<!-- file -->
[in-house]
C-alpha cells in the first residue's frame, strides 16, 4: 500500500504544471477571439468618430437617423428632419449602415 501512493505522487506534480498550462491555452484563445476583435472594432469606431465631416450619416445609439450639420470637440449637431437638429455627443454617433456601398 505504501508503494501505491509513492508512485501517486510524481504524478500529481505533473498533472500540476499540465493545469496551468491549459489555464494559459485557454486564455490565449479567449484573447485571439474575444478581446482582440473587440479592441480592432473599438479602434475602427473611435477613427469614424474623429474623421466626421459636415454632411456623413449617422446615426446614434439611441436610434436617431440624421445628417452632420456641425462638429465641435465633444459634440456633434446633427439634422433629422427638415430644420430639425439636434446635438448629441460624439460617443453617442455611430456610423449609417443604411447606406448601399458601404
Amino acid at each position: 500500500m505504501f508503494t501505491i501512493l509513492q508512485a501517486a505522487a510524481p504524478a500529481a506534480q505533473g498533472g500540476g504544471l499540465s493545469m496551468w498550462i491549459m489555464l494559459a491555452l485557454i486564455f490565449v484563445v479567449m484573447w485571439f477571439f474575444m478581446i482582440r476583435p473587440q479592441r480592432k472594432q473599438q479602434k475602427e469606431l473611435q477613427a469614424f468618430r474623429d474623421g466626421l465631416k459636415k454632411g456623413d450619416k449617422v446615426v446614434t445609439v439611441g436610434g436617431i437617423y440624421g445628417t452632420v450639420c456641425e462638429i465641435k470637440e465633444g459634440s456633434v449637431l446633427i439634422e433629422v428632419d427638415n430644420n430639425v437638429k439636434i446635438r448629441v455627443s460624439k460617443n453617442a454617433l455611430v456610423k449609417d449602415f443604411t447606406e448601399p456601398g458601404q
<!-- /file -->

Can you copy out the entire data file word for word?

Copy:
[in-house]
C-alpha cells in the first residue's frame, strides 16, 4: 500500500504544471477571439468618430437617423428632419449602415 501512493505522487506534480498550462491555452484563445476583435472594432469606431465631416450619416445609439450639420470637440449637431437638429455627443454617433456601398 505504501508503494501505491509513492508512485501517486510524481504524478500529481505533473498533472500540476499540465493545469496551468491549459489555464494559459485557454486564455490565449479567449484573447485571439474575444478581446482582440473587440479592441480592432473599438479602434475602427473611435477613427469614424474623429474623421466626421459636415454632411456623413449617422446615426446614434439611441436610434436617431440624421445628417452632420456641425462638429465641435465633444459634440456633434446633427439634422433629422427638415430644420430639425439636434446635438448629441460624439460617443453617442455611430456610423449609417443604411447606406448601399458601404
Amino acid at each position: 500500500m505504501f508503494t501505491i501512493l509513492q508512485a501517486a505522487a510524481p504524478a500529481a506534480q505533473g498533472g500540476g504544471l499540465s493545469m496551468w498550462i491549459m489555464l494559459a491555452l485557454i486564455f490565449v484563445v479567449m484573447w485571439f477571439f474575444m478581446i482582440r476583435p473587440q479592441r480592432k472594432q473599438q479602434k475602427e469606431l473611435q477613427a469614424f468618430r474623429d474623421g466626421l465631416k459636415k454632411g456623413d450619416k449617422v446615426v446614434t445609439v439611441g436610434g436617431i437617423y440624421g445628417t452632420v450639420c456641425e462638429i465641435k470637440e465633444g459634440s456633434v449637431l446633427i439634422e433629422v428632419d427638415n430644420n430639425v437638429k439636434i446635438r448629441v455627443s460624439k460617443n453617442a454617433l455611430v456610423k449609417d449602415f443604411t447606406e448601399p456601398g458601404q